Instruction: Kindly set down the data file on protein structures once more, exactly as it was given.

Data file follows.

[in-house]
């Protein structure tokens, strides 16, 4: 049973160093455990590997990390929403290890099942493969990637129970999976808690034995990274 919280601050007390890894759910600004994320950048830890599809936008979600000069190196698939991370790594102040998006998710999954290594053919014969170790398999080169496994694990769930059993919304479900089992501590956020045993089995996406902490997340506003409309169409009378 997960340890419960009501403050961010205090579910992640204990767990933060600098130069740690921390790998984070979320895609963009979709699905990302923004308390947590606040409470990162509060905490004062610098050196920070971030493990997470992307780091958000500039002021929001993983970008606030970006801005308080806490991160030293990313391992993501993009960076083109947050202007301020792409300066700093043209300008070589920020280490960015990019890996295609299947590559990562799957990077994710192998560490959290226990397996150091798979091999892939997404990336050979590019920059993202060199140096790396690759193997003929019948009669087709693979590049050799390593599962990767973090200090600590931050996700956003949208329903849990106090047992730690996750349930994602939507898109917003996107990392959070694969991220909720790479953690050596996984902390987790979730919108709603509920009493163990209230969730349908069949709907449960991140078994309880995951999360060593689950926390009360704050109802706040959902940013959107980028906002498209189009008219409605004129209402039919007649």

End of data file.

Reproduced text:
[in-house]
């Protein structure tokens, strides 16, 4: 049973160093455990590997990390929403290890099942493969990637129970999976808690034995990274 919280601050007390890894759910600004994320950048830890599809936008979600000069190196698939991370790594102040998006998710999954290594053919014969170790398999080169496994694990769930059993919304479900089992501590956020045993089995996406902490997340506003409309169409009378 997960340890419960009501403050961010205090579910992640204990767990933060600098130069740690921390790998984070979320895609963009979709699905990302923004308390947590606040409470990162509060905490004062610098050196920070971030493990997470992307780091958000500039002021929001993983970008606030970006801005308080806490991160030293990313391992993501993009960076083109947050202007301020792409300066700093043209300008070589920020280490960015990019890996295609299947590559990562799957990077994710192998560490959290226990397996150091798979091999892939997404990336050979590019920059993202060199140096790396690759193997003929019948009669087709693979590049050799390593599962990767973090200090600590931050996700956003949208329903849990106090047992730690996750349930994602939507898109917003996107990392959070694969991220909720790479953690050596996984902390987790979730919108709603509920009493163990209230969730349908069949709907449960991140078994309880995951999360060593689950926390009360704050109802706040959902940013959107980028906002498209189009008219409605004129209402039919007649």